G 3 =G 2=15

Here, since the argument Jh is 2. Therefore, consequently, a signal pattern of the second redundancy signal pattern 2 allotted to the gray level value 23 is applied as the correction gray level signal to an original signal of an adjacent pixel with the gray level value B=16, a signal pattern of the second redundancy signal pattern 2 allotted to the gray level value 15 is applied as the correction gray level signal to an original signal of a pixel further adjacent on the motion direction side to the foregoing adjacent pixel, that is, a pixel at the second position from the focused pixel in the motion direction, and a signal pattern of the second redundancy signal pattern 2 allotted to the gray level value 15 is applied as the correction gray level signal to an original signal of a pixel at the third position from the focused pixel in the motion direction.

Third Embodiment

The following description will explain an embodiment of an image display device employing the motion picture pseudo contour in accordance with the present invention, while referring to FIGS. 35 through 37.

An image display device in accordance with the present embodiment is provided with a pseudo contour correcting formula classifier 10, a motion detecting section 20, and a correction gray level inserting unit 30, as principal components involved in correction of a motion picture pseudo contour, as shown in FIG. 35.

First of all, outlines of arrangements and functions of the foregoing components are described below, while detailed operations of the same will be described later.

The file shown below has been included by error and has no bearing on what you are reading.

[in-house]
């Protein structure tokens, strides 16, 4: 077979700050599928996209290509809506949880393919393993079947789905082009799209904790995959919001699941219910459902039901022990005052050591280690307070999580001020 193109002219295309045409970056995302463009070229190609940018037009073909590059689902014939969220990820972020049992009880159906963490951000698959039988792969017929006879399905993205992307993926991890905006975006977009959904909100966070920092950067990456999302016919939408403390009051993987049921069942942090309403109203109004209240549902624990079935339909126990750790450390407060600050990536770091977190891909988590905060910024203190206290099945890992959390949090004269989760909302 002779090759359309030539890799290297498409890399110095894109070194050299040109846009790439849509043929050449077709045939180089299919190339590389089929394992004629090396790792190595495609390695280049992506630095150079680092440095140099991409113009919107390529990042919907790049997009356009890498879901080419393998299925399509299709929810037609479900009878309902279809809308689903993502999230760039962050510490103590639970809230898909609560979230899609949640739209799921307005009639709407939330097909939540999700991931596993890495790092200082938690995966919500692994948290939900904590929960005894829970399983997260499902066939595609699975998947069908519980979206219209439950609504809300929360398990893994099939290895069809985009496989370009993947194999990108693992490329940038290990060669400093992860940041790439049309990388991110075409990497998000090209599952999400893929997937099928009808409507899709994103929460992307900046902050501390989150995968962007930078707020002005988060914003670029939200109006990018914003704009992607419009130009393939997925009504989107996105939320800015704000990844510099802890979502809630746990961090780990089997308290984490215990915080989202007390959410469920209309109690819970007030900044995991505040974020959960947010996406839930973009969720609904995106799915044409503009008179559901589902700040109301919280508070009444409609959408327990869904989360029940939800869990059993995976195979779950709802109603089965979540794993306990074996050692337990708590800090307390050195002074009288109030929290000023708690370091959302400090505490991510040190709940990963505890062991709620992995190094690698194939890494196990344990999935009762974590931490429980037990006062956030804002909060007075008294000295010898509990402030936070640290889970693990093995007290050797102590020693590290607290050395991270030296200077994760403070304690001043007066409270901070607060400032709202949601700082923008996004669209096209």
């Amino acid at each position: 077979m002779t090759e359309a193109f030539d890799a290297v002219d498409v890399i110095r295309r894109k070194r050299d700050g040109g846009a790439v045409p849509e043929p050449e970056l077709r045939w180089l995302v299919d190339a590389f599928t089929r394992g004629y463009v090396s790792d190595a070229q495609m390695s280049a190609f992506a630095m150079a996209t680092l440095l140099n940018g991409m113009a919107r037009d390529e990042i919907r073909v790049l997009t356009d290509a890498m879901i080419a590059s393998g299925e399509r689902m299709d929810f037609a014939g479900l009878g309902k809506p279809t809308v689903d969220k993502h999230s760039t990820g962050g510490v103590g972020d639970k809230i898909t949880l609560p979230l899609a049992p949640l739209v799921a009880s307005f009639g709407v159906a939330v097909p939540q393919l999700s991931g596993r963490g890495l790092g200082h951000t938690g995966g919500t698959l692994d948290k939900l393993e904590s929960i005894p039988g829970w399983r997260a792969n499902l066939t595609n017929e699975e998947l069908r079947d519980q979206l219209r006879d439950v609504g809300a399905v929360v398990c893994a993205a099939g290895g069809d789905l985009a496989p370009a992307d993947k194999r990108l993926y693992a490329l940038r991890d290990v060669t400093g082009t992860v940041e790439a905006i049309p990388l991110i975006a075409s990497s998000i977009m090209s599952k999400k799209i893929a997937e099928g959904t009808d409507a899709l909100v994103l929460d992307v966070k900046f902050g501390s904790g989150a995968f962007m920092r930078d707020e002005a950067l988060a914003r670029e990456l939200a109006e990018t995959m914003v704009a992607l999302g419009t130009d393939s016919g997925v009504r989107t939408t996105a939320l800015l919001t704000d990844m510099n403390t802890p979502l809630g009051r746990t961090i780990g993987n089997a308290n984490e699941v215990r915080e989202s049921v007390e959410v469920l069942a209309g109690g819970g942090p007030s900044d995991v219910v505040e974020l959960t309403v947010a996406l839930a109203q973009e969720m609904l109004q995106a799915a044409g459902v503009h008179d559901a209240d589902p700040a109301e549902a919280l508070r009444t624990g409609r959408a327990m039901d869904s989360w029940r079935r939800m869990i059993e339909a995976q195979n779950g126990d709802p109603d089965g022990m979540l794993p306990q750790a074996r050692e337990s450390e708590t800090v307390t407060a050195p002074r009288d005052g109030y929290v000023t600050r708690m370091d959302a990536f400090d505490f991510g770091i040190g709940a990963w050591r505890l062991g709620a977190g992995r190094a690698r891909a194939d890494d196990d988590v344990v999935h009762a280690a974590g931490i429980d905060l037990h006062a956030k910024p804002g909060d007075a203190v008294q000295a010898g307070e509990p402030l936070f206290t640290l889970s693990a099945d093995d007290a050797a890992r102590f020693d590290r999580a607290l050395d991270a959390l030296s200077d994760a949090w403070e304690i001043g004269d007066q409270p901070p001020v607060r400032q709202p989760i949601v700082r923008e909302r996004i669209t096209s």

The foregoing pseudo contour correcting formula classifier 10 holds table data that provide correspondences of gray level shifts to correction patterns as shown in FIGS. 20 through 23 and 30 through 33. In the table data, however, the correction patterns are classified as correcting formula groups, as shown in FIGS. 36 and 37. For instance, F(2) and F(3) shown in FIGS. 20 through 23 are uniformly expressed with a symbol F(Jh), while E2 and E3 shown in FIGS. 30 through 33 are uniformly expressed with a symbol EJh. Therefore, regarding each focused pixel, the pseudo contour correcting formula classifier 10 checks a gray level shift occurring between a focused pixel and a pixel adjacent to the focused pixel in the same frame or field of the original signal Po of the picture, and detects the gray level shift as gray level information regarding each pixel. In other words, the pseudo contour correcting formula classifier 10 functions as a gray level information detector. Furthermore, the pseudo contour correcting formula classifier 10 also selects a correcting formula group necessary with respect to a detected gray level shift.

More specifically, the pseudo contour correcting formula classifier 10 is supplied with an original signal Po of a picture directly or through a low-pass filter (LPF) 11. The pseudo contour correcting formula classifier 10 converts the selected correcting formula group to any one of the numerals 0 through 9 according to correspondence therebetween as shown in FIGS. 36 and 37, and supplies the same as a correcting formula classification value Pe to the correction gray level inserting unit 30, while supplying the detected gray shift as gray level information to the correction gray level inserting unit 30.

On the other hand, a motion detecting section 20 compares picture data of successive frames, and detects a motion vector indicative of a motion speed of a picture (direction and speed), that is, motion information, regarding each pixel. Therefore, the motion detecting section 20 functions as a motion information detecting section.

More concretely, the motion detecting section 20 is fed with an original signal Po of a picture directly or through a low-pass filter 21, while it is also fed with a picture signal Pp of a previous frame that has been temporarily stored in a frame memory 22. The motion detecting section 20 supplies a motion vector V detected as to each pixel to the correction gray level inserting unit 30.